BUCHAREST, Romania -- Vice President George Bush met Sunday with President Nicholae Ceausescu and reassured him President Reagan was 'deeply committed' to reducing nuclear arms at the Geneva talks with the Soviet Union.
'I am not sure we have properly conveyed his conviction that he feels very, very strongly about -- and that the United States will stay at that table as long as necessary -- to achieve the reductions that all mankind really truly wants,' Bush said.
He delivered the off-the-cuff remarks at a lunch before his four hours of talks with Ceausescu.
Washington had hoped to press Bucharest on its imposition of an education tax to reduce emigration of highly educated Romanians and Romania's $10 billion debt to western banks.
The Romanian news agency Agerpres said Ceausescu urged Washington to delay deployment of 572 U.S missiles in western Europe.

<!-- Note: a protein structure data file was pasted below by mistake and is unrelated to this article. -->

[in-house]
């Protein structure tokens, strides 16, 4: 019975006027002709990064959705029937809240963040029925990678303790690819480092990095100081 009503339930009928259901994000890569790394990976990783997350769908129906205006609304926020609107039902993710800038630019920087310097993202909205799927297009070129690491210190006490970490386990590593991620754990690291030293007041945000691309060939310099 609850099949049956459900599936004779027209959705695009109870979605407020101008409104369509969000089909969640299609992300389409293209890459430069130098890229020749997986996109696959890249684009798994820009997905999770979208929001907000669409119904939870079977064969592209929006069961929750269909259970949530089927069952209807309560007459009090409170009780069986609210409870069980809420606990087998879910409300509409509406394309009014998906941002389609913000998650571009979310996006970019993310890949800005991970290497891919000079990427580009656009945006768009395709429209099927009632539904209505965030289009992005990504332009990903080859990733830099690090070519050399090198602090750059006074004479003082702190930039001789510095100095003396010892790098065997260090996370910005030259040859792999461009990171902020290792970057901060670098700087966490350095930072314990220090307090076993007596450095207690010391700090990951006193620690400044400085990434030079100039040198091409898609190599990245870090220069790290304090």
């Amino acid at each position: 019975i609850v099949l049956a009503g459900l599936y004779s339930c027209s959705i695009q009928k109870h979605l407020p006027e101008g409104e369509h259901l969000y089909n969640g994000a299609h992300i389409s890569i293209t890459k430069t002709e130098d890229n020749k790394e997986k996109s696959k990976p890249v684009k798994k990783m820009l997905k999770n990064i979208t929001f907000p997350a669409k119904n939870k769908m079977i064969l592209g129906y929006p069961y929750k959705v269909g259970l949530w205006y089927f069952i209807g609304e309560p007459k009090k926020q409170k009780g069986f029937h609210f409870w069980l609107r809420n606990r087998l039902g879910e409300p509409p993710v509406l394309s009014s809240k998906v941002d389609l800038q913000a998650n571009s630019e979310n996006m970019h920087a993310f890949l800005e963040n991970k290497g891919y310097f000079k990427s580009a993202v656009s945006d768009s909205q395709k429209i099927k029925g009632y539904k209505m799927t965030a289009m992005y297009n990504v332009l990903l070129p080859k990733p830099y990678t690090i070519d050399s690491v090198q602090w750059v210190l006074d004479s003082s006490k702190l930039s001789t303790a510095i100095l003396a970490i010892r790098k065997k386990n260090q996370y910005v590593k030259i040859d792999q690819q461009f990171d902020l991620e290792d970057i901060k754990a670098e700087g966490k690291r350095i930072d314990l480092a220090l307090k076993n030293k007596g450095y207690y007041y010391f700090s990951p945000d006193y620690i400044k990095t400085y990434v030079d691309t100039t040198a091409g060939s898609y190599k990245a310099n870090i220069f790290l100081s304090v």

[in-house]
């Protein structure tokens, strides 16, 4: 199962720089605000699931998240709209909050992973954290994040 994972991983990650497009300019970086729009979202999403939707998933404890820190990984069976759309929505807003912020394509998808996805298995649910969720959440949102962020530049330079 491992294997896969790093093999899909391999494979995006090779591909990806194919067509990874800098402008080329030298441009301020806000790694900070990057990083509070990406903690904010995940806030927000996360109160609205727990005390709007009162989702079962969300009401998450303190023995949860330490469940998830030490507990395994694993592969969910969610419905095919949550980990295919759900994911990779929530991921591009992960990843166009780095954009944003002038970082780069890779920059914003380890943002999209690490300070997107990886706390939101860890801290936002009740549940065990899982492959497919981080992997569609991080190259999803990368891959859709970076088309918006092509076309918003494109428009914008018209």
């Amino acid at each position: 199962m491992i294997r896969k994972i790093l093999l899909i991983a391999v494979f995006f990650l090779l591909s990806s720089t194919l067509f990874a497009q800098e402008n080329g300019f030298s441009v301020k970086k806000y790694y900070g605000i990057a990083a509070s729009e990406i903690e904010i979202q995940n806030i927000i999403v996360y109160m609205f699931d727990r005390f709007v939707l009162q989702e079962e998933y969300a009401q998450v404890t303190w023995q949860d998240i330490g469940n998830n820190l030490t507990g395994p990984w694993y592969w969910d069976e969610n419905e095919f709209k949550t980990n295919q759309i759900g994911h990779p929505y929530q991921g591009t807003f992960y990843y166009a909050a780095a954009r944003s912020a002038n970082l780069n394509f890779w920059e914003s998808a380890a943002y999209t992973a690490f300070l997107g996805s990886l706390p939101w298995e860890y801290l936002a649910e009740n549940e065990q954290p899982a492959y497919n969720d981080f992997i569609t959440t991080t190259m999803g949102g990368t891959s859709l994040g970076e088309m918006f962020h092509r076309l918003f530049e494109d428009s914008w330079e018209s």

Bush's remarks were in response to a toast by Romanian Vice President Gheorghe Radulescu reminding Bush of Ceausescu's iniatives to get both Moscow and Washington to cut back on the arms race.
'You mention the question of intermediate-nuclear force negotiations in Geneva going on now,' said Bush. 'Ceausescu's conviction on this matter is well known to us. The point I wish to make here is that our president is deeply committed to significant arms reductions.'
To underscore Romania's stand on arms negotiations, the Communist newspaper Scintea Sunday printed a letter from Ceausescu to eight U.S. congressmen expressing the deep concern of the Romanian people over the deployment of missiles in Europe.
In the letter, Ceausescu said the deployment of medium-range nuclear missiles be postponed until late 1984 or early 1985. He suggested the Soviet Union in return should halt deployment and modernization of its missiles while reducing those sited in Europe.
Romania, which often pursues foreign policies independent from Moscow, is the first of two East bloc countries Bush is visiting on a 7-nation tour of North Africa and southeastern Europe. He was flying on to Hungary Monday.
Bush flew to the Romanian capital from Belgrade after two days of talks in non-aligned communist Yugoslavia.
He finishes his overseas swing in Austria Wednesday.